Gov. Butch Otter said Wednesday he will champion restoring pieces of three education laws voters widely rejected last month, after seeing a poll showing Idahoans still back aspects of the reforms.
“We got back some very good numbers that I think we can rely on,” Otter told the Associated Taxpayers of Idaho at a Boise meeting that marks the informal annual kickoff of the legislative season.
“There were parts and pieces of every one of those that folks did want,” Otter said, adding that he’s working on providing suggestions to lawmakers when they convene Jan. 7. “There will be some early ideas that come forth.”
Otter didn’t elaborate on what portions of Propositions 1, 2 and 3 he will try to revive, but highlighted the importance of boosting technology in classrooms. “I know something is going to come, with us or without us,” Otter said.
The poll was commissioned by a group associated with Otter, Education Voters of Idaho, which raised about $640,000 in support of the propositions. EVI spokesman John Foster declined to release the poll Wednesday.
During the question period, former state economist Mike Ferguson asked Otter if he believed the state is complying with the Idaho Constitution’s mandate that Idaho “maintain a general, uniform and thorough system of public, free common schools.”
Ferguson now directs the Idaho Center for Fiscal Policy, which says support for Idaho schools has fallen by a fifth since 2000. The center says after decades of funding schools at roughly 4.4 percent of personal income, the figure fell to 3.5 percent in fiscal 2013. Meanwhile, school districts are increasingly relying on voter-approved supplemental levies, which rose from $140 million to $169 million this year.
At first, Otter said, “I’m not prepared to answer that question,” and asked Ferguson whether the state has ever met the standard. He added that it isn’t fair for rural districts to offer less robust curriculum than urban districts.
Finally, Otter said, “I would say that we’re probably not (meeting the constitutional obligation), but we’re doing the best we job that we can and we’re going to continue to do the best job that we can.”
Otter also left tea leaves to be read on three other key issues for the 2013 session: whether he’ll ask lawmakers to approve a state-run health insurance exchange; urge them to take advantage of federal incentives to expand Medicaid coverage; and the details of his support for repeal of the personal property tax, which raises about $130 million a year for local governments.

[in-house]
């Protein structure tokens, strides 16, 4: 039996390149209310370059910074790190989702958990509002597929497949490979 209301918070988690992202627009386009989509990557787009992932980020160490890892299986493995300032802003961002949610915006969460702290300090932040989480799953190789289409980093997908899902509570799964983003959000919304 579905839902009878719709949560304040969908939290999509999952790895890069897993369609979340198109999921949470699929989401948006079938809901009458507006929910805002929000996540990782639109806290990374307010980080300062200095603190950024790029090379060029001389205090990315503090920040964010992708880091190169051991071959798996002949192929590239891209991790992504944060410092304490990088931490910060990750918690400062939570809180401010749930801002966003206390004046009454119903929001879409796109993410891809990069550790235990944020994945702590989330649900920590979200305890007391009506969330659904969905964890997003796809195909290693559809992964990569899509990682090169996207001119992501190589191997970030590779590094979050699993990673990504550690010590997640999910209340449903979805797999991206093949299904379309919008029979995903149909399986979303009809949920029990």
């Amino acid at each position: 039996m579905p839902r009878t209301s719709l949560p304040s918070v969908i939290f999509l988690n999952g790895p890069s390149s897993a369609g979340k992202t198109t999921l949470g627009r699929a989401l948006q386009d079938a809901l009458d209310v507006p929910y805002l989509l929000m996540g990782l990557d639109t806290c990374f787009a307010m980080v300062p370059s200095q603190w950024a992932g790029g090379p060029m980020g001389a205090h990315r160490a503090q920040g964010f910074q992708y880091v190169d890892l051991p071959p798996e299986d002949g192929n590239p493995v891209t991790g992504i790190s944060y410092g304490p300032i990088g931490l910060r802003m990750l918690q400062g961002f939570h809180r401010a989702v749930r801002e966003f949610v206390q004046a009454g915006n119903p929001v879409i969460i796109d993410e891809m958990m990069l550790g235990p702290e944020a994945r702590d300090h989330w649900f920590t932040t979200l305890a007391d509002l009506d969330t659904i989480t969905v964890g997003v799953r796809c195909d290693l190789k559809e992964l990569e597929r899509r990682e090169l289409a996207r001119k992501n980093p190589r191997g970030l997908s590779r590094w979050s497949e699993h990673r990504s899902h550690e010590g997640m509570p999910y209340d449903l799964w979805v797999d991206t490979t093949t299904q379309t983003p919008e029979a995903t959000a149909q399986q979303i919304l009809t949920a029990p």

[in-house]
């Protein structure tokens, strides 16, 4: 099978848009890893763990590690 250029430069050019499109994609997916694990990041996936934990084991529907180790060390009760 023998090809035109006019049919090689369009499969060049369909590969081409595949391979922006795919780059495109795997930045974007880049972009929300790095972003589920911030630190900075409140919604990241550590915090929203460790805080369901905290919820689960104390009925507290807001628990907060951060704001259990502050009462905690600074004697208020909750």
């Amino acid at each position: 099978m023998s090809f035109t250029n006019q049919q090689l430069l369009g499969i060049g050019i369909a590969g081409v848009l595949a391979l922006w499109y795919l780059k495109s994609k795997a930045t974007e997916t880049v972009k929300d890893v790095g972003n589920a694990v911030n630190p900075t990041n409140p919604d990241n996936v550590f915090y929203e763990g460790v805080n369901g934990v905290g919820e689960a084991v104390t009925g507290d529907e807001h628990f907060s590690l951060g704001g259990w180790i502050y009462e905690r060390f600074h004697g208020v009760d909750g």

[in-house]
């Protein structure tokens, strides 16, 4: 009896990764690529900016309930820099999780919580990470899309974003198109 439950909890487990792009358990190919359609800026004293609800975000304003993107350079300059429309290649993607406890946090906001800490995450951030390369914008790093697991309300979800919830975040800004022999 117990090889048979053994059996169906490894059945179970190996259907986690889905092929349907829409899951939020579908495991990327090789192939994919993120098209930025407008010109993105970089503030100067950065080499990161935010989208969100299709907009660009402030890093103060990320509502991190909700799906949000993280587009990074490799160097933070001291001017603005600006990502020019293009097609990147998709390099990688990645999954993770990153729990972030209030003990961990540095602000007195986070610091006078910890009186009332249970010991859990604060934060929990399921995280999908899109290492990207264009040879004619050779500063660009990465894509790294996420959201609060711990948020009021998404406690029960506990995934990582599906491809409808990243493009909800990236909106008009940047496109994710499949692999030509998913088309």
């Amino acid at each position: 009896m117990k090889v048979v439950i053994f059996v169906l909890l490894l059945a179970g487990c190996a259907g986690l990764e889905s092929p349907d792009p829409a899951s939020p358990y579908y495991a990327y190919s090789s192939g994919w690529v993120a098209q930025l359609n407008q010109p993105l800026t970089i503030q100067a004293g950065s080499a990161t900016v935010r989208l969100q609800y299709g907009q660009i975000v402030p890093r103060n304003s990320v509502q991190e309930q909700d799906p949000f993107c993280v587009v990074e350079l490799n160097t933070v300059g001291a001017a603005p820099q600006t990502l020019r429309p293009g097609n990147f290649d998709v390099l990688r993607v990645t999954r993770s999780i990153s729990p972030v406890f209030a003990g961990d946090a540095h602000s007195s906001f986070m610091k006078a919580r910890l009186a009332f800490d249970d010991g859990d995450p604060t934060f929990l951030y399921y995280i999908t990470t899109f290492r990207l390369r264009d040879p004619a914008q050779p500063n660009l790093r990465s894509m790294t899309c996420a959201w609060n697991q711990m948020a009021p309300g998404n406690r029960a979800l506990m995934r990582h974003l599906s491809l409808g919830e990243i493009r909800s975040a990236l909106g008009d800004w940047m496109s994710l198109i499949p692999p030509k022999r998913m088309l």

By Dec. 14, Otter has to tell the federal government whether Idaho will operate its own exchange, do so in partnership with the federal government, or leave the job to the feds. Otter will meet with newly elected legislative leaders Friday afternoon to discuss the issue.
Proponents of a state exchange, which include Idaho’s big insurers and employers, may be heartened to hear Otter’s civics lesson after failed efforts to overturn Obamacare in the courts and at the ballot box.
“I want to remind you, we are a republic,” he said. “And one of the first and most important tenets of the republic is the rule of law. So, like it or not, we’ve tried to change the law, we’ve challenged the law, we’ve done everything we possibly could.
“And now we have to make the decision and that decision will come down. It’s not going to please everybody, I’m sure. Those of us that have to make the decision probably won’t be pleased about it.”
Opponents may be pleased to hear Otter’s criticism of the U.S. Department of Health and Human Services for changing the rules for implementation. “It’s kind of been on the installment plan,” Otter complained.
“Every time we think we’re at a point where we’re ready to make a decision on it, then we get another set of rules and regulations that changes the dynamic of what we thought we were dealing with when we were going through the investigation and the hearings on whether or not we oughta establish a state insurance exchange.”
On Medicaid, Otter said he hasn’t gotten solid answers from governors who have opted to add more low-income beneficiaries to the health plan heavily subsidized by the feds but costing Idaho hundreds of millions annually.
At first, the feds will pick up all the cost of the expansion, later dropping to 90 percent. Expansion would add an estimated 80,000 recipients to about 238,000 Idahoans already on the plan.
Otter said he’s concerned about the financing scheme. “One of the most intriguing and inviting reasons for the expansion is it’s all paid for. The next question is how are they going to get the money?”
Otter then said he fears continuing growth of federal power. “I’ve often wondered what a second Jimmy Carter term would look like,” referring to the Democratic president defeated by Ronald Reagan in 1980. “I think we’re going to find out. I think that probably the next four years are going to see a dramatic and continued expansion of not only the federal government, but a consequential reduction of the powers and authorities (of the states). It’s not something I’m looking forward to, but I signed onto the job.”
On repealing personal property tax, Otter reiterated his support but cautioned that state revenue projections have been scaled back since the 2012 legislative session. Projected growth in fiscal 2013, which ends in June, has been cut from 3 percent to 2.7 percent, he said. Projected growth in fiscal 2014 has been scaled back from 5.9 percent to 5.2 percent.
That makes backfilling $130 million in lost property taxes to local government problematic, Otter said. “We do not have a placeholder for $130 million in that budget,” adding that repeal may have to be phased in.